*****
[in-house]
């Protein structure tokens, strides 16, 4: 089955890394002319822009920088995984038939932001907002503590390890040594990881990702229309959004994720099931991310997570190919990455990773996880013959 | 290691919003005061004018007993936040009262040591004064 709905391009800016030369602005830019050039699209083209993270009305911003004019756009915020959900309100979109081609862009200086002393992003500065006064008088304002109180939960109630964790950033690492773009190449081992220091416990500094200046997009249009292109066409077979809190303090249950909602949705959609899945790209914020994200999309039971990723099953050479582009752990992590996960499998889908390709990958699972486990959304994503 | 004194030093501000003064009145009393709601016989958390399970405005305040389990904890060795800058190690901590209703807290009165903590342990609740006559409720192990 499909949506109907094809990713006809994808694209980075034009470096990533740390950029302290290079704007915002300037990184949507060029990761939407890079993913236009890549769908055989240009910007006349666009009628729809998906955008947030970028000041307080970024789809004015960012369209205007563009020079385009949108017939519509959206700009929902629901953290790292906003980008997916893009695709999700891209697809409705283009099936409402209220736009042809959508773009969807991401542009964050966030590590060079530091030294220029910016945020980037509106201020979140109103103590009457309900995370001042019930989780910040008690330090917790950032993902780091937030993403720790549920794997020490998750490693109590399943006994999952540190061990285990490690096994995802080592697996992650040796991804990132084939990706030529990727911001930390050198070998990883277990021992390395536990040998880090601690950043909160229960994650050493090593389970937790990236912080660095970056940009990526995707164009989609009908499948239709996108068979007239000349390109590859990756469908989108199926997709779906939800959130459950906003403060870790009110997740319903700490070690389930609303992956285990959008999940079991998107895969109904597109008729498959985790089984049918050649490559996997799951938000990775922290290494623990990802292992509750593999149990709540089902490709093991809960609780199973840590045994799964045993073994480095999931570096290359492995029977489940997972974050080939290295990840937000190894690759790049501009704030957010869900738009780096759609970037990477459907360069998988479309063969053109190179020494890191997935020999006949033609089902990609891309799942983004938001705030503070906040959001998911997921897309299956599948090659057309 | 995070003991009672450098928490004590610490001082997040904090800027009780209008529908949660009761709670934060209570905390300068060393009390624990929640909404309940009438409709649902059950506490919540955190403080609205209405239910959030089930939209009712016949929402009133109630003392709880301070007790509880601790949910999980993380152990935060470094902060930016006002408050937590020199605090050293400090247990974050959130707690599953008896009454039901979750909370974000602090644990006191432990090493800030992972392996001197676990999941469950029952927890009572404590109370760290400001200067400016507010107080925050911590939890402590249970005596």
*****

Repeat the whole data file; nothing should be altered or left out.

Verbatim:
[in-house]
């Protein structure tokens, strides 16, 4: 089955890394002319822009920088995984038939932001907002503590390890040594990881990702229309959004994720099931991310997570190919990455990773996880013959 | 290691919003005061004018007993936040009262040591004064 709905391009800016030369602005830019050039699209083209993270009305911003004019756009915020959900309100979109081609862009200086002393992003500065006064008088304002109180939960109630964790950033690492773009190449081992220091416990500094200046997009249009292109066409077979809190303090249950909602949705959609899945790209914020994200999309039971990723099953050479582009752990992590996960499998889908390709990958699972486990959304994503 | 004194030093501000003064009145009393709601016989958390399970405005305040389990904890060795800058190690901590209703807290009165903590342990609740006559409720192990 499909949506109907094809990713006809994808694209980075034009470096990533740390950029302290290079704007915002300037990184949507060029990761939407890079993913236009890549769908055989240009910007006349666009009628729809998906955008947030970028000041307080970024789809004015960012369209205007563009020079385009949108017939519509959206700009929902629901953290790292906003980008997916893009695709999700891209697809409705283009099936409402209220736009042809959508773009969807991401542009964050966030590590060079530091030294220029910016945020980037509106201020979140109103103590009457309900995370001042019930989780910040008690330090917790950032993902780091937030993403720790549920794997020490998750490693109590399943006994999952540190061990285990490690096994995802080592697996992650040796991804990132084939990706030529990727911001930390050198070998990883277990021992390395536990040998880090601690950043909160229960994650050493090593389970937790990236912080660095970056940009990526995707164009989609009908499948239709996108068979007239000349390109590859990756469908989108199926997709779906939800959130459950906003403060870790009110997740319903700490070690389930609303992956285990959008999940079991998107895969109904597109008729498959985790089984049918050649490559996997799951938000990775922290290494623990990802292992509750593999149990709540089902490709093991809960609780199973840590045994799964045993073994480095999931570096290359492995029977489940997972974050080939290295990840937000190894690759790049501009704030957010869900738009780096759609970037990477459907360069998988479309063969053109190179020494890191997935020999006949033609089902990609891309799942983004938001705030503070906040959001998911997921897309299956599948090659057309 | 995070003991009672450098928490004590610490001082997040904090800027009780209008529908949660009761709670934060209570905390300068060393009390624990929640909404309940009438409709649902059950506490919540955190403080609205209405239910959030089930939209009712016949929402009133109630003392709880301070007790509880601790949910999980993380152990935060470094902060930016006002408050937590020199605090050293400090247990974050959130707690599953008896009454039901979750909370974000602090644990006191432990090493800030992972392996001197676990999941469950029952927890009572404590109370760290400001200067400016507010107080925050911590939890402590249970005596």